With university entrance exams around the corner and the general elections only 4 months away, there is growing attention on the Czech Republic's system of higher education. There are some particular points of pride, such as the fact that Charles University's medical schools receive accreditation in the United States. Yet, there are also constant rumblings about the need to reform the system.
For some time now the Czech system of higher education has been at a crossroads. Universities have little money, and professors are poorly paid compared to their colleagues in other parts of Europe and North America (for example, a professor in the humanities field receives a monthly salary of as little as 12 000 crowns, or 550 USD). What's more, the system of academic promotions has many critics. Radio Prague talked to Anna Vitaskova, Vice-President for Academic and Student Affairs at the New Anglo-American College in Prague, and asked her about the criteria for promotion in Czech academia.
"We can not afford to have a system of higher education where the professionals in the field are awarded on criteria such as age, title—even though Ph.D. is necessary, but in the Czech Republic we really emphasize Docent, CsC., etc. We can not afford this approach because it doesn't necessarily mean outcomes, it doesn't necessarily mean deliverables. We need to have a system of higher education that's based on a much more egalitarian model, where people are being promoted on the basis of outcomes, meaning what they produce. This is the only real criteria by which people should be promoted because it's directly tied to the innovation processes, and directly tied to the society or the usefulness of their work. I'm specifically talking about their products of research such as articles, patents, research projects, because in the Czech Republic most of it is not really evaluated in terms of its usefulness for society."
We heard here today that basically once an academic reaches the title of docent or professor, they stop their research activity. Does that really work this way in the Czech Republic?
"Yes. According to the research that we have done, and also according to the research of my colleagues that I have seen, it basically works in this way: you start as an assistant professor and this is when you publish and produce the most. However, in some Czech universities or some faculties, we have found out that you do not necessarily need to produce as much as you would have to produce—meaning publish—in some other countries, and yet you keep getting promoted. The promotions continue until you are a full professor, and then there is no pressure on you to publish because you have fulfilled the requirement. Though again, as I said, some people got into these positions without even publishing, which is quite interesting."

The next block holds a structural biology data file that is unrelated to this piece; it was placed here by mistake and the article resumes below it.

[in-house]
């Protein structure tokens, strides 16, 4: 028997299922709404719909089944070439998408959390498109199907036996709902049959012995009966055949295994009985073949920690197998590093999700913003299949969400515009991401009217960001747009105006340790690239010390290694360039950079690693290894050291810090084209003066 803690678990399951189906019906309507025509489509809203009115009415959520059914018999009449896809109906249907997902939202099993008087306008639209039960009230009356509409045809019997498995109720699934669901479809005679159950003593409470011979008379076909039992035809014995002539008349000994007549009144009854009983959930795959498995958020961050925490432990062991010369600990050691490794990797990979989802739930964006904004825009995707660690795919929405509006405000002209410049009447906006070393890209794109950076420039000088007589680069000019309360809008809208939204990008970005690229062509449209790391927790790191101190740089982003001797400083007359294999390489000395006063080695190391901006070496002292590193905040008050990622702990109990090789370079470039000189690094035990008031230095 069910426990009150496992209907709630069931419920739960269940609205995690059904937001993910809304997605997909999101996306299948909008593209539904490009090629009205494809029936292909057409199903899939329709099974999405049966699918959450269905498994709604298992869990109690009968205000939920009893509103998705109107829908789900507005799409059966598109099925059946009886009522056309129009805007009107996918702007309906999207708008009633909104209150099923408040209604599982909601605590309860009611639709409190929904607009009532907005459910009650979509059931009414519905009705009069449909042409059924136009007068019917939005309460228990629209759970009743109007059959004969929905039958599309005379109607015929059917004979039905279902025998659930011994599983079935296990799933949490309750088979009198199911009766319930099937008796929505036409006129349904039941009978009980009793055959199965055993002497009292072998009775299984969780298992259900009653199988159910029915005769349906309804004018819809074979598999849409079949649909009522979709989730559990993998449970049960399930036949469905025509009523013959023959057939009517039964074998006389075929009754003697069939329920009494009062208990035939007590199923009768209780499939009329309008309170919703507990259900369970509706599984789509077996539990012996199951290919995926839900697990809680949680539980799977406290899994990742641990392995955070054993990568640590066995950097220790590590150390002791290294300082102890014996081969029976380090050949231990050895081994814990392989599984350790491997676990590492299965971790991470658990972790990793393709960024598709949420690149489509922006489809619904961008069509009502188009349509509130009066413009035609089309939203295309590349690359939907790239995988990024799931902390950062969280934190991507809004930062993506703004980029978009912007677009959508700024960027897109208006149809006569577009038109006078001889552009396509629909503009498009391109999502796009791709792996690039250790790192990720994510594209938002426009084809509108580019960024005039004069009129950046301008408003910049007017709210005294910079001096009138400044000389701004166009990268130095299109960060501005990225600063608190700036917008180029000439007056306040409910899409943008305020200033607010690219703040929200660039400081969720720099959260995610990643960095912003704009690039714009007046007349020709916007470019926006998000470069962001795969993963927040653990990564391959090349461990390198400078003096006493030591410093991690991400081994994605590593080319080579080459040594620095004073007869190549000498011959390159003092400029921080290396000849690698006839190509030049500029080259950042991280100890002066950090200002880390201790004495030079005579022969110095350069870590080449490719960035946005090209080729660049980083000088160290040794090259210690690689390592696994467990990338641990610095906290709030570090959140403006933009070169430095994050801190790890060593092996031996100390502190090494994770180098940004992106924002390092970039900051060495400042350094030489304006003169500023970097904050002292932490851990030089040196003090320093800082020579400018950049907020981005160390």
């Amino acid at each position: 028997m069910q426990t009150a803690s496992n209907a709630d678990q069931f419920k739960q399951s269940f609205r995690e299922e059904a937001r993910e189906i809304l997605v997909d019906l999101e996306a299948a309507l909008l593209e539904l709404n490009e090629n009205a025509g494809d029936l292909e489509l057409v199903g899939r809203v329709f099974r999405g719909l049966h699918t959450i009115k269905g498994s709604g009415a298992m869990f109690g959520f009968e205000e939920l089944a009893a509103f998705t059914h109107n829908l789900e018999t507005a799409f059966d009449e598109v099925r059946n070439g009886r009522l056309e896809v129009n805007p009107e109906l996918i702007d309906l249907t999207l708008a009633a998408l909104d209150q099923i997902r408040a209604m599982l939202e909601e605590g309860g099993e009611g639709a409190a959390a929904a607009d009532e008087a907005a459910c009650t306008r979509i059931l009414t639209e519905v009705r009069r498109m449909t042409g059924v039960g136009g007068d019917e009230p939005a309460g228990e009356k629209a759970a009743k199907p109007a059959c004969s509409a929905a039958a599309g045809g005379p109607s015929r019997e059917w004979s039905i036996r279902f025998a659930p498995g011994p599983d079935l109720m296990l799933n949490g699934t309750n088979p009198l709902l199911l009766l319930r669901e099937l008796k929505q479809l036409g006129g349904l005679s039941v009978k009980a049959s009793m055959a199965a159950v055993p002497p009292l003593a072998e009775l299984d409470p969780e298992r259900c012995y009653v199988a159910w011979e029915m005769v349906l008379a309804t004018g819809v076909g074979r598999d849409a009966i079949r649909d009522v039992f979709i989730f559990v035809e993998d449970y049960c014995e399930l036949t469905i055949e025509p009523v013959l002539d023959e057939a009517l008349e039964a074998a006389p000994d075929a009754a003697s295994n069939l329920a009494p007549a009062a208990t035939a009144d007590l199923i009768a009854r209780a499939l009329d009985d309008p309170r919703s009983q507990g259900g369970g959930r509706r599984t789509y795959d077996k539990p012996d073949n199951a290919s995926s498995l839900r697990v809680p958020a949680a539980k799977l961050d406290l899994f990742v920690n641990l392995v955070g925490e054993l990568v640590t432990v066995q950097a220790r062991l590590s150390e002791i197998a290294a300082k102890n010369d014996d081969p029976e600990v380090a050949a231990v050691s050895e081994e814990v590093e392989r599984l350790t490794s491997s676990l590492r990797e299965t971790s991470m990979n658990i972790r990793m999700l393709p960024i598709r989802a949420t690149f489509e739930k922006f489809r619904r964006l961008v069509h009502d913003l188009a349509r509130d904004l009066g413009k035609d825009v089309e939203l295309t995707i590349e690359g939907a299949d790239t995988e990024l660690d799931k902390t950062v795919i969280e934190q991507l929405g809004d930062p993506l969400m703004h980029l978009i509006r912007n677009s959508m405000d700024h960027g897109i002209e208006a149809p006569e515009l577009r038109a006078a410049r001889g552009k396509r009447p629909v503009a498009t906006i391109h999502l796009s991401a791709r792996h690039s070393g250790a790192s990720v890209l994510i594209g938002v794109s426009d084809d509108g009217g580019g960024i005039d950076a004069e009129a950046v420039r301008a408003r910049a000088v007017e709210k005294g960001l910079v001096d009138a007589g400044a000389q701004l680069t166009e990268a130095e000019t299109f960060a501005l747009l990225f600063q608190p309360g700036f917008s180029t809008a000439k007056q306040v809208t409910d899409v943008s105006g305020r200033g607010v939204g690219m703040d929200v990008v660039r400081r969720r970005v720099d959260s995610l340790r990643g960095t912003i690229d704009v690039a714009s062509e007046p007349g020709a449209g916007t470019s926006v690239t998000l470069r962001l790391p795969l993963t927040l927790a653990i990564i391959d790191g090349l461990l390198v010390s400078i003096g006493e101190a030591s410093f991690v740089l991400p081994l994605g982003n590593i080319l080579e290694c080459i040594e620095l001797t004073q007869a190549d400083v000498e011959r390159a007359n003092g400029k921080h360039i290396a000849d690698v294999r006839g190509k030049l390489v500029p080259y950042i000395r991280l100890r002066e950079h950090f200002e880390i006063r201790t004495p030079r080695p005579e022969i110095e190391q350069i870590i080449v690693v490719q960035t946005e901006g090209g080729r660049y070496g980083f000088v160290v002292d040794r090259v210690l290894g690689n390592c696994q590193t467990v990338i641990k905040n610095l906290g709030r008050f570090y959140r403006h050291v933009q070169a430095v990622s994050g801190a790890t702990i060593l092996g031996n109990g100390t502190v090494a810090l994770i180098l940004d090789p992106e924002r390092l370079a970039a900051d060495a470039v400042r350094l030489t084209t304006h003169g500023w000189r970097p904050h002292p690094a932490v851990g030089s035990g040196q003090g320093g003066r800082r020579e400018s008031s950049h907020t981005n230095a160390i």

How do you motivate someone who has acquired these positions to produce more—to publish, to do research—under the existing conditions?
"First of all, if you are a university professor, your job is to publish—to publish and teach. So your question about motivating people is basically irrelevant because this is part of the job description, but the reason this is relevant in the Czech setting is that under communism, we used to separate teaching and research. Therefore university professors or teaching assistants didn't feel the need to publish, but now we have moved into a knowledge-based society, we have moved into the post-communist mode where they are supposed to publish just like anywhere else. However, if we stick with the separation of teaching and research, then we will continue in this Soviet model of higher education which is not beneficial or effective for knowledge-based societies, which means that the Czech Republic will be losing in its ability to compete."
The problems in today's system of higher education concern not just the professors, but also students. Universities are in a financial bind and only just learning about corporate sponsorship that is so common in the Unites States. Although students in the Czech Republic currently pay only a nominal sum in annual tuition—about 10 000 crowns, or $450 USD—this is only a recent development and talk of increased tuition rates which would supplement state funding is a touchy subject.